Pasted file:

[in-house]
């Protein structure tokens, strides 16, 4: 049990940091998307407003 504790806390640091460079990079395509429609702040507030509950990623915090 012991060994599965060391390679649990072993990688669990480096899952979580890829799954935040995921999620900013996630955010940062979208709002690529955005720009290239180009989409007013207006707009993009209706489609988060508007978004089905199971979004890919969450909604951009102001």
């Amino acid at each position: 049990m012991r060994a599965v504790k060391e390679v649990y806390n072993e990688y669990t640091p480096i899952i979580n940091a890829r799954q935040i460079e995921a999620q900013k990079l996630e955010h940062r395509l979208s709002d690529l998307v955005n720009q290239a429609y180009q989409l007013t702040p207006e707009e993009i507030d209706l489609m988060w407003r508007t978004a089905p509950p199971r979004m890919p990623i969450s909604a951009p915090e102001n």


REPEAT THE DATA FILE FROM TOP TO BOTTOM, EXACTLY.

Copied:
[in-house]
């Protein structure tokens, strides 16, 4: 049990940091998307407003 504790806390640091460079990079395509429609702040507030509950990623915090 012991060994599965060391390679649990072993990688669990480096899952979580890829799954935040995921999620900013996630955010940062979208709002690529955005720009290239180009989409007013207006707009993009209706489609988060508007978004089905199971979004890919969450909604951009102001």
């Amino acid at each position: 049990m012991r060994a599965v504790k060391e390679v649990y806390n072993e990688y669990t640091p480096i899952i979580n940091a890829r799954q935040i460079e995921a999620q900013k990079l996630e955010h940062r395509l979208s709002d690529l998307v955005n720009q290239a429609y180009q989409l007013t702040p207006e707009e993009i507030d209706l489609m988060w407003r508007t978004a089905p509950p199971r979004m890919p990623i969450s909604a951009p915090e102001n």